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November 14, 1979 - Image 1

Resource type:
Text
Publication:
The Michigan Daily, 1979-11-14

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DRINKING AGE
See editorial page

cl 4t

Ninety Years of Editorial Freedom

tt1

WHITE & WINDY
See Today for details

I. .

Vol. LXXXX, No. 60

Ann Arbor, Michigan-Wednesday, November 14, 1979

Ten Cents

Ten Pages

I

fran ian
leaders 4 4
dropShah.
Pi
demand
From AP and Reuter
Iranian leaders yesterday dropped
their demand that the exiled Shah of
Iran be handed over to them im-
mediately and set new conditions for
freeing the U.S. Embassy hostages inw
Tehran. But the Moslem militants
holding the hostages rejected any com-
promise.
Iran also accused the United States of
stirring a "climate of war" in the
world, called for a meeting of the U.N.
Security Council, and hinted it mightk
seek an OPEC oil embargo against
America.
THE APPARENT split in Tehran
came after 11 days of public solidarity f.
between the hundreds of students who
seized the embassy Nov. 4, - holding 98
Jhostages - and the regime of Ayatollah
:Ruhollah Khomeini.
Iranian foreign affairs chief Abolhas-
san Bani-Sadr, in what he called "sim-
ple and very practical" proposals, said
the United States should agree to an in- . .
7ternational investigation of Shah
Mohammad Reza Pahlavi's alleged R
erimes and turn his U.S. money and
property over.to Iran. He implied that
after the investigation Washington
Aculd not help but return the deposed'
,monarch.L
The Carter administration had no
;immediate response to the evident sof-
tening of the position of Iranian AP Photo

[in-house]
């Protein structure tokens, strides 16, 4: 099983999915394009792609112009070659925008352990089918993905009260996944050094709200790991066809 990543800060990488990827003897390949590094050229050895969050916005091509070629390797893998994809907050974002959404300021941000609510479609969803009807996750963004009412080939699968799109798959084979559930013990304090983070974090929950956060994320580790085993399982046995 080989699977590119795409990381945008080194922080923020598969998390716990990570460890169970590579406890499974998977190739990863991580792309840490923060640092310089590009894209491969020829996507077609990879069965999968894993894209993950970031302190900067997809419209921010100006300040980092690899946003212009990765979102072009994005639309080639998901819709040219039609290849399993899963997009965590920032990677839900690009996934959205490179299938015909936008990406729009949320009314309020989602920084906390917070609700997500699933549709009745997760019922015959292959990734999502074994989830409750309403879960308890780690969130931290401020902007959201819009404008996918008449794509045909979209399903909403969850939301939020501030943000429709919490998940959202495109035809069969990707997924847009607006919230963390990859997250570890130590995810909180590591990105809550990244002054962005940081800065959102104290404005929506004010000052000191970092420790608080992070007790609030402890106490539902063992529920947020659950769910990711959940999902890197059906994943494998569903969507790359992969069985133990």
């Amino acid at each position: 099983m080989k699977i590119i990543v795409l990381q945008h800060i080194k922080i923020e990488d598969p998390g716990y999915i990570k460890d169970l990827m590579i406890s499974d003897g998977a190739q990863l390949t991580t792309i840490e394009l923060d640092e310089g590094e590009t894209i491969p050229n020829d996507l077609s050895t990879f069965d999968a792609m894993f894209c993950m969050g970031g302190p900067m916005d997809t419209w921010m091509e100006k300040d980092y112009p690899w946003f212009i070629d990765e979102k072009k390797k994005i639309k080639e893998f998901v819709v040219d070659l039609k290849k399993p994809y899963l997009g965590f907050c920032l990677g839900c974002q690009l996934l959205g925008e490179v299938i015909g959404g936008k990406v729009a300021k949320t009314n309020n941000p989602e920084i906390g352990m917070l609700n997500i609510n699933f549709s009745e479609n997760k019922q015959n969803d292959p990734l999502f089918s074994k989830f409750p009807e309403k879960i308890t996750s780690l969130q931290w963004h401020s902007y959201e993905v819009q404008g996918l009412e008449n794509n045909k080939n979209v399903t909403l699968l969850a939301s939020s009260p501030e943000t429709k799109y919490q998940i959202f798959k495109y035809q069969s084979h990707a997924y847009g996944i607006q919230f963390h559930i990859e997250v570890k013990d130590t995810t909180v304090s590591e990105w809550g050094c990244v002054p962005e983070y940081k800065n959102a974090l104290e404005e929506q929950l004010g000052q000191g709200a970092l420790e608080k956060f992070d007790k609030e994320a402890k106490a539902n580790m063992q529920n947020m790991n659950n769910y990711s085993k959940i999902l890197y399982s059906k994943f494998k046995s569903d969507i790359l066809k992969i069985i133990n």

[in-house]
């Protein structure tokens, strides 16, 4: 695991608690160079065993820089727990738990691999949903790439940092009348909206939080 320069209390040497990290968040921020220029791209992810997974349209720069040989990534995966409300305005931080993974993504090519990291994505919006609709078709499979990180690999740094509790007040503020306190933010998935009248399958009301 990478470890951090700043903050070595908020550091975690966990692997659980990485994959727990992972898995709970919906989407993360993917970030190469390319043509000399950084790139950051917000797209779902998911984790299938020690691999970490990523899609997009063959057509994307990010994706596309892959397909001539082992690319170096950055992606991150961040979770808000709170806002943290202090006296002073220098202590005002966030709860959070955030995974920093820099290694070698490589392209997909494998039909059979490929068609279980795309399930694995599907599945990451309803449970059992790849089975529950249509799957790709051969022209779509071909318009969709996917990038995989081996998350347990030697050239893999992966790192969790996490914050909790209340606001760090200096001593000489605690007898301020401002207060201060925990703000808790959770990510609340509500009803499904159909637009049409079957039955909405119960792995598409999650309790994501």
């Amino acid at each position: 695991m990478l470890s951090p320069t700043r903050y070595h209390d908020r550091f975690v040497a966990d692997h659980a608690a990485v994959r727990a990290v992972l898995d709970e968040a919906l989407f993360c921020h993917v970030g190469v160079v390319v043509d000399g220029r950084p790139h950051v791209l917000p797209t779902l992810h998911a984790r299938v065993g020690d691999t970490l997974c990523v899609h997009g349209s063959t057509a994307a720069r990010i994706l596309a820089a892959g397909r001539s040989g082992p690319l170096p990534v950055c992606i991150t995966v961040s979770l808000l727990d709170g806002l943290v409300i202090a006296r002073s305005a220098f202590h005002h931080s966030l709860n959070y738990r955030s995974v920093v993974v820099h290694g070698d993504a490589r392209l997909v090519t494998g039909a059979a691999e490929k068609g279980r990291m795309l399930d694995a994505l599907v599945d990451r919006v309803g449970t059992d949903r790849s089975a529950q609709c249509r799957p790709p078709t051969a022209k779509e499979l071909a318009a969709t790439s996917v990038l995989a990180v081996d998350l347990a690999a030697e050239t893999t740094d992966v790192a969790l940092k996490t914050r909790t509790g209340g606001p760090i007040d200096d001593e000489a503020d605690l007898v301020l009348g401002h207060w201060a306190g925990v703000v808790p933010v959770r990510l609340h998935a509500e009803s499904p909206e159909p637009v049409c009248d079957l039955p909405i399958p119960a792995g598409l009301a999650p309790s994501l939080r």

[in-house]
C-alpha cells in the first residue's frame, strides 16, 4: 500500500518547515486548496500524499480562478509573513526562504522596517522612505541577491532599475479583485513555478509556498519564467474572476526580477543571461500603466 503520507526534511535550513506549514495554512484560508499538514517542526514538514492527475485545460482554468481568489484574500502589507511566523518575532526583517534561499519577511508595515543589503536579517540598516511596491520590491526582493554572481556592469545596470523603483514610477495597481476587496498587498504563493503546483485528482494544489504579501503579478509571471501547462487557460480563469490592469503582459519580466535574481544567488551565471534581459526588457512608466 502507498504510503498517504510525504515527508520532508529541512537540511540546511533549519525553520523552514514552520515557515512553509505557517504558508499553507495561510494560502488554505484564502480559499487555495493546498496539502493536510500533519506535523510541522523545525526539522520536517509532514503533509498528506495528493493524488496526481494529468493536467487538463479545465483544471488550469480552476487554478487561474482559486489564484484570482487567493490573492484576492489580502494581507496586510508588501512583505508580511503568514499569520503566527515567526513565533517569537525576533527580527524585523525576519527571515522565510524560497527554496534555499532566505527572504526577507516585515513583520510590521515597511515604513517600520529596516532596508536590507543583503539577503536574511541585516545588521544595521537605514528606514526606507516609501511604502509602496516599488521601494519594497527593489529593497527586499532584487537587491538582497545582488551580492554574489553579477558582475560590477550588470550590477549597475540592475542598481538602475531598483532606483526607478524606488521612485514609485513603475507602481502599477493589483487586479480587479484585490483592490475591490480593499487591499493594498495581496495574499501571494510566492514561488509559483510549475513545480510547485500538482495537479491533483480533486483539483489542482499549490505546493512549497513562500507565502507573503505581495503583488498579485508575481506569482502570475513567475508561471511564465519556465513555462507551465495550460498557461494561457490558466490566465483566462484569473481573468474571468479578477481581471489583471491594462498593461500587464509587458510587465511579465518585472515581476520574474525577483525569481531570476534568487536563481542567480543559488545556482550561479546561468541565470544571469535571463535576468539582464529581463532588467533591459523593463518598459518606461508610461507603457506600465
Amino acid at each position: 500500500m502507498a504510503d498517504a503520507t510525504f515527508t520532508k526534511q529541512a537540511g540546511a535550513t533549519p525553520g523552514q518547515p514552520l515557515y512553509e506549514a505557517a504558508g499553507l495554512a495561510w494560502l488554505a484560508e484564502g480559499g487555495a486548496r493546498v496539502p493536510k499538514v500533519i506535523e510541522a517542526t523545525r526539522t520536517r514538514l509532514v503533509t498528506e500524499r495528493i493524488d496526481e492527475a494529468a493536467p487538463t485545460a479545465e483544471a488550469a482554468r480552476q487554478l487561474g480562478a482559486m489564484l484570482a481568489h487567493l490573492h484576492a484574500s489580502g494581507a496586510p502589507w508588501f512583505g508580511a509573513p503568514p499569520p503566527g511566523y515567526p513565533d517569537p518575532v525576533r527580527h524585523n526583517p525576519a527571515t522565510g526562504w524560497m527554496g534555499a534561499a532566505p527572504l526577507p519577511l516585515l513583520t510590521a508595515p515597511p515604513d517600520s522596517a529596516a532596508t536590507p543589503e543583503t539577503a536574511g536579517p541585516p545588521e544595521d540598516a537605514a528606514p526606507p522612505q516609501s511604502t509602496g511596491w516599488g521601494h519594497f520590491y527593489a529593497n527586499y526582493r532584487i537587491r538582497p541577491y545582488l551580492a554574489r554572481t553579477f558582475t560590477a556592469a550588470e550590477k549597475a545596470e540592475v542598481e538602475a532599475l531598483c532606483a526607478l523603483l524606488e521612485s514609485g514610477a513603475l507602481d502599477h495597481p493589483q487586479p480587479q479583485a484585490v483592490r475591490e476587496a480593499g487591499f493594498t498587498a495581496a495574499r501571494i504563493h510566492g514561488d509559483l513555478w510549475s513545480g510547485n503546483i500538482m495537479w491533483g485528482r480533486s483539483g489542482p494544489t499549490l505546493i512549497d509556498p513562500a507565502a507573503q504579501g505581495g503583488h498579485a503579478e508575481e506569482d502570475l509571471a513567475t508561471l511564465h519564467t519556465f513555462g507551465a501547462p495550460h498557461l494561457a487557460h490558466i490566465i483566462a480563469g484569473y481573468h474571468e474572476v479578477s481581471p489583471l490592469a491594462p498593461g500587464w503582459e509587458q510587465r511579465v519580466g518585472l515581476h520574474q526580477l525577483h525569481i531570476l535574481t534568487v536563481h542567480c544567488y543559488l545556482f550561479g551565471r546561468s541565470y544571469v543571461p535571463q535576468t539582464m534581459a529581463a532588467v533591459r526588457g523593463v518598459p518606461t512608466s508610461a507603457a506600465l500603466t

authorities. But in one of the first reac- Chanting "We have broken America, we have turned off the oil taps,"
Iranians marched in Tehran yesterday, to show their support for- that
See IR AN, Page 2 country's Revolutionary Council decision to ban oil sales to the U.S.
GOV'T GIVES IRANIANS ONE MONTH TO REPORT:
Studenr*ts face visa check

Council chooses
city adimnstrat
By PATRICIA HAGEN "I DO FEEL Mr. Sprenkel wil
Arbor the experience of another
In. an informal vote last night, City Council unanimously Belcher said. He added that Spr
approved Terry Sprenkel, city manager of Ames, Iowa, to dulc fr ainaes "ake h
become Ann Arbor's next city administrator. during four years in Ames 'make h
After council's authorization vote, Mayor Louis Belcher job.
said he would offer Sprenkel the city's top administrative The site of Iowa State Universil
post. Council still must approve the appointment formally if of 46,500. Like Ann Arbor, the mid
Sprenkel accepts. considering an airport and a hos
Unlike Ann Arbor, Sprenkel's p
LATE LAST NIGHT, Belcher still had not notified partisan, six-member council and a
Sprenkel, 45, of the decision. When contacted by the Daily, Partly because he is an expert in
Sprenkel said, "that's very interesting." He declined to recovery systems, Sprenkel was
comment further until he received formal notice of his selec- choice. Last night, council voted 8-
tion. proposed $2.8 million solid wast
A new administrator is expected to take office in January. shredder in Ames was used as a c
Sprenkel was one of six candidates interviewed by Council compacter proposed for Ann Arbor
on Saturday, completing a two-month search. The finalists A BONDING PROPOSAL for A
were selected from a pool of 65 applications by Korn-Ferry approved by the voters last April.'
International, a Los Angeles-based executive search firm. work on the proposed shredder be
After six year, former City Administrator Sylvester he was offering the administrator's
Murray left Ann Arbor in September to become Cincinnati, experienced on solid waste than ..
Ohio's city manager. See SPRENKE

or

I bring to the city of Ann
large university city,"
enkel's accomplishments
im a top candidate for our
ty, Ames has a population
western town currently is
spital expansion project.
resent . city has a* non-
Sfemalemayor.
.n solid waste and resource
deemed an appropriate
3 to suspend all work on a
e shredding facility. The
comparison for the refuse
knn Arbor's shredder was
While recommending that
postponed,. Belcher said
job to someone "far more
.. all of us in this room."
EL, Page 2

MSA funding move riles MIR C

By TOM MIRGA
The president of the Michigan
Republicans Club (MIRC) last night said
he is angered by a Michigan Student
Assembly (MSA) decision not to finance